The Coronavirus Pandemic – a time for using the phone

I would love to do a survey of ministers in the UK to find out how they are using their time during this coronavirus pandemic. My emails suggest that they are spending a good deal of time in ‘streaming’ services from home. Many are using ‘Zoom’ for meetings of their leadership (deacons, elders, the PCC etc) – and in so doing using half the time they might have done before the pandemic hit. Others are sending out long messages to their flock by e-mail.

But now that ministers can no longer visit people in their homes, how many are using their phones to ‘visit’? To my mind a personal phone conversation trumps every other form of electronic communication when it comes to pastoral care. During this period of lockdown, now is surely a good time for ministers to use the phone and have a personal conversation with every family in their church community.

It’s amazing how time efficient the phone can be. When I began my ministry at Central Baptist Church, Chelmsford, I resolved to visit every person connected with the church. Although I could knock off several people at one go by making a family visit, nonetheless it took me two long years before I had been into every home. By contrast ‘visiting’ by phone is much quicker – there are no travel times; what’s more, while most home visits probably last around thirty minutes, ‘visits’ by phone are on average likely to take half the time, if not less. Most ministers could with ease visit all their people within two months maximum– and probably fulfil all their other commitments at the same time.

Let me illustrate what I have in mind:

  • If ministers were to aim to make ten ‘visits’ by phone a day, that could well equate to less than three hours in the day (if an average ‘visit’ were to last twelve minutes, ten visits could take two hours; add the time of finding and dialling the number, include the possibility of two or three ‘visits’ needing extra time, throw in a quick coffee break, and the figure of three hours is perhaps reached)
  • Set aside three such sessions a week, then within the first week thirty ‘visits’ have been made. After two weeks sixty, after three weeks, ninety, after four weeks 120. Bearing in mind that many of these ‘visits’ will have included families, then probably at least 150 people will feel they had a ‘visit’.
  • Continue ‘visiting’ by phone for a further month, and almost certainly a further 150 people will feel they have had a ‘visit’. In other words, in two months 300 more people will feel they have had a ‘visit’. For many ministers this will be more than the total number of people who are in their care.

What a difference this could make. With relatively little effort, at a time when so many people are worried and frightened, a church could feel well and truly cared for by their minister! It could be a real ‘spiritual’ tonic.

Three other things need to be said:

  • I envisage this visiting’ as in addition to all the other ‘visiting’ that is hopefully going on by others charged with pastoral care (e.g. a ‘pastoral’ team of lay visitors) and by leaders of all the other ‘activities’ in the church (youth leaders, Sunday School teachers. Bible study group leaders, etc). Yes, in normal times ministers will rightly delegate some of the routine visiting to others. But this is no ‘normal’ time. This is the minister visiting!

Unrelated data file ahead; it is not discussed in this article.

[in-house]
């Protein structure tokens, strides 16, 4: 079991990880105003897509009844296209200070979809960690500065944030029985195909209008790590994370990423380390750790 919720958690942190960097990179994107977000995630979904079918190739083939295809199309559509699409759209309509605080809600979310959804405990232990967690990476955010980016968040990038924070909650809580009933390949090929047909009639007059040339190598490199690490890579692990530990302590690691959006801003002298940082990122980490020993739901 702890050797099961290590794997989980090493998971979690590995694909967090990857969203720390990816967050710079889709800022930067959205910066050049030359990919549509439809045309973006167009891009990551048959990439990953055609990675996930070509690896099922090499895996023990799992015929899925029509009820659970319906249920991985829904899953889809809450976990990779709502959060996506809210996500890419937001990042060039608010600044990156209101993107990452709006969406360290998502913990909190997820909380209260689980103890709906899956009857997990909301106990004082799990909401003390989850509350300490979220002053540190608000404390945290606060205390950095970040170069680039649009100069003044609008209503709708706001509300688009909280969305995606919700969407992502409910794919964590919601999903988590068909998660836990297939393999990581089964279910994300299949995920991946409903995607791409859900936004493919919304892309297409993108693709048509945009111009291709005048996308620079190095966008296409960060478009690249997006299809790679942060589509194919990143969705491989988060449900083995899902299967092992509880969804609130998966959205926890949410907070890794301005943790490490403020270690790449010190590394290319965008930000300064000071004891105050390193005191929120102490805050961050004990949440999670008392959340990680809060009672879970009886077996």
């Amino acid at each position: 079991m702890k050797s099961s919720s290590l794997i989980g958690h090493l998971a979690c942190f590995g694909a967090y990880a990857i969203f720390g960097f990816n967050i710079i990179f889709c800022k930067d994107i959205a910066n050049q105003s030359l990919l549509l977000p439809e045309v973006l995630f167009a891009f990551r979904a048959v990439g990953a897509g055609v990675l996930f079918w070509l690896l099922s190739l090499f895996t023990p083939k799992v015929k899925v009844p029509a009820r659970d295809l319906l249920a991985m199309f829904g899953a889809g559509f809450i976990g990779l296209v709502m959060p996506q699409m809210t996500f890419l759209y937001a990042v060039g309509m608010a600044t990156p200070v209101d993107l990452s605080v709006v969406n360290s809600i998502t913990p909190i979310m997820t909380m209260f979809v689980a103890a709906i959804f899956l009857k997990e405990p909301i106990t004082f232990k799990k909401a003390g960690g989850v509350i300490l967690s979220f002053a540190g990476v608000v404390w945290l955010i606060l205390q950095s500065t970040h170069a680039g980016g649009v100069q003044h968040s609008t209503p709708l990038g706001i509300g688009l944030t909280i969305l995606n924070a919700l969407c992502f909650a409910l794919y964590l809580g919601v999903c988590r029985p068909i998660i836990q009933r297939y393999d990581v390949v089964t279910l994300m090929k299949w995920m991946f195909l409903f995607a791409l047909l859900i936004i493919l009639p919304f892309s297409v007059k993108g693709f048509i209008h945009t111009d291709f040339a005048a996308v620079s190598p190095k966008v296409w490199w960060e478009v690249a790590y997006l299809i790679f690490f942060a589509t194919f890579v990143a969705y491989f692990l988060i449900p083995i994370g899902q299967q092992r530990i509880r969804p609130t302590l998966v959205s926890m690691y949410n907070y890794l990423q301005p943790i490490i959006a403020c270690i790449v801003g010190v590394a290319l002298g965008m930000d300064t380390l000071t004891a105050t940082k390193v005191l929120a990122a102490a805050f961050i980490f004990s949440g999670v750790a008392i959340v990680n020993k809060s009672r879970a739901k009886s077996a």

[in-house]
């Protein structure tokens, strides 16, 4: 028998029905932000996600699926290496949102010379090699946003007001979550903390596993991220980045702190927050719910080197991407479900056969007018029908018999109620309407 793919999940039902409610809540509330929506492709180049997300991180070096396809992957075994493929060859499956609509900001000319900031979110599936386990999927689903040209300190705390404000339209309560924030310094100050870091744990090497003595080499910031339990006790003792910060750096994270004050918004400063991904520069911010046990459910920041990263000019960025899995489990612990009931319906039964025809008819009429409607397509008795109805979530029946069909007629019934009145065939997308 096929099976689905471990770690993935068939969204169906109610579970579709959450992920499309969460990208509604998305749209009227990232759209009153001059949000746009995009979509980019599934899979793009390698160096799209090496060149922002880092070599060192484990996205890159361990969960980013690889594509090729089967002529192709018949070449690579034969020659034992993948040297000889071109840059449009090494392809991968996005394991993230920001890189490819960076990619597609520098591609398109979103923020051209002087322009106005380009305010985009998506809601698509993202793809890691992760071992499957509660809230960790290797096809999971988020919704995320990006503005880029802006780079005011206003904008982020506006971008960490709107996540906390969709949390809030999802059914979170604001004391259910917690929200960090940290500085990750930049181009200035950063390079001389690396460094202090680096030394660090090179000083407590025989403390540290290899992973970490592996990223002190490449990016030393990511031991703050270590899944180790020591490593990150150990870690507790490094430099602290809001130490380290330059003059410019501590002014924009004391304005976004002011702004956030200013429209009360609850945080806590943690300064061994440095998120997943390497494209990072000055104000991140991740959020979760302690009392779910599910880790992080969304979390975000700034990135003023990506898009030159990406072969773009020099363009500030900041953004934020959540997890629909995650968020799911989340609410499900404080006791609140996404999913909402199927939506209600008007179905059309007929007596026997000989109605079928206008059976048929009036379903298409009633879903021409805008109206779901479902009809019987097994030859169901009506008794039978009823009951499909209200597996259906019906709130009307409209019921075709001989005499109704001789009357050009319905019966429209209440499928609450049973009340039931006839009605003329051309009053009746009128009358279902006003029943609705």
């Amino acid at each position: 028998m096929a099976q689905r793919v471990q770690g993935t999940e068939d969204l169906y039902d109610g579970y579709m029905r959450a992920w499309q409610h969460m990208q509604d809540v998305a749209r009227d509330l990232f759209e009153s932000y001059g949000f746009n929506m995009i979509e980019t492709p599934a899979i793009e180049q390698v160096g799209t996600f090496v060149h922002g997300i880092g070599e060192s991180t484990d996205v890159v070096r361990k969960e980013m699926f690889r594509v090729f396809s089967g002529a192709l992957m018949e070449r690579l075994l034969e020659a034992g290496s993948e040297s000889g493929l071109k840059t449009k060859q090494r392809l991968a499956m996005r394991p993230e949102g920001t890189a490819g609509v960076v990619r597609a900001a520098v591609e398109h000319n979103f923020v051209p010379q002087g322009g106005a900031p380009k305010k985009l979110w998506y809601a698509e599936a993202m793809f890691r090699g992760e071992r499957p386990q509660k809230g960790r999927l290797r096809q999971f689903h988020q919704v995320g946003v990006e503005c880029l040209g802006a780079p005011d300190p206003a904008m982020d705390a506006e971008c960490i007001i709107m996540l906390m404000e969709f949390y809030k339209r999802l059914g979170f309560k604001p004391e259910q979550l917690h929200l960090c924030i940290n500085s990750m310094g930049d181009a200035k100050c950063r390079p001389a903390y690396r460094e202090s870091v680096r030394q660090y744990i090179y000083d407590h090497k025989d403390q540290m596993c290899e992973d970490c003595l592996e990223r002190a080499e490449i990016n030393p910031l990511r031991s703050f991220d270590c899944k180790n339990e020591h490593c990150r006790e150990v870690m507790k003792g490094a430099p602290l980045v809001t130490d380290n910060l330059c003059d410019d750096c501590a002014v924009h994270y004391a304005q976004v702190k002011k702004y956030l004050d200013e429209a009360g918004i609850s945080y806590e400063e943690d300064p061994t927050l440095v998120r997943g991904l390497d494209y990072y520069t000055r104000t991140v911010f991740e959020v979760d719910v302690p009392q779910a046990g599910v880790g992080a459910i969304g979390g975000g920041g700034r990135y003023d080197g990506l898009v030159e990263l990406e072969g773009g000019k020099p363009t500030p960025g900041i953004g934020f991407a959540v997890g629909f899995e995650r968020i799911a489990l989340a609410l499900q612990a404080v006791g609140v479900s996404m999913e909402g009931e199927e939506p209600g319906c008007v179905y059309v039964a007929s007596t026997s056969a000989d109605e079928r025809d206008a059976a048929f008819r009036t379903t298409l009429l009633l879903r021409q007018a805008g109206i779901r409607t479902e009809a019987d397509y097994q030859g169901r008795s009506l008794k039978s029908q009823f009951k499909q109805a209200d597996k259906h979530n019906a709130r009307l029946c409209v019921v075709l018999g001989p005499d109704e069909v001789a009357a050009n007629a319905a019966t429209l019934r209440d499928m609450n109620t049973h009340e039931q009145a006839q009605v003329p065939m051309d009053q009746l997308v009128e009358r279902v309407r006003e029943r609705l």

• Precisely because it is the minister visiting, the visits need to be constructed in such a way that they are truly ‘pastoral’. Of course, it will begin with asking how people are – ‘Where are you on a scale of 1 – 12 (with 1 being ‘on the floor’ and 12 being ‘swinging from a chandelier). No doubt it will include some reflection on the present lockdown. But it also needs to include a verse or two of Scripture (perhaps from one of the day’s lectionary readings?), with a ‘comment’ relevant to the person or family, followed by a prayer.
  • This general ‘visiting’ would be in addition to the inevitable ‘crisis’ visiting:: for example, where there is a death, a number of ‘visits’ by phone would need to be made, some perhaps of thirty minutes in length.

At this time of the coronavirus pandemic, people need to know they are loved – and in particular to know that they are loved by God. Although preaching has its place, pastoral care – expressed through ‘visiting’ by phone’ – is the most effective way of communicating that love. So let’s use the phone!

2 comments

  1. Anecdotal evidence I’ve heard is that ministers (and deacons etc) are doing lots of phoning but not necessarily saying much about it. My own experience is that the calls tend to be quite lengthy; they are also quite repetitive as one runs out of things to say! But as you say they offer the personal touch and also provide a way of passing news around the fellowship.

    Personally I find both phoning and Zoom-type meetings quite tiring. Also there are some folk who actually prefer to correspond by email and/or social media messages. I do send out a weekly “round robin” email alerting folk to the coming Sunday’s FB service and giving a little bit of news. We should have had a Church Meeting this month and I’m preparing quite a long report which will be emailed or posted to everyone.

    Some of my deacons have “visited” by standing at the front gate and shouting to someone at the door!

  2. Yes, as a pastoral visitor and just as a friend I have found the phone a good medium- generally people open up very readily and express their feelings…a good way of communicating often at a deep level.

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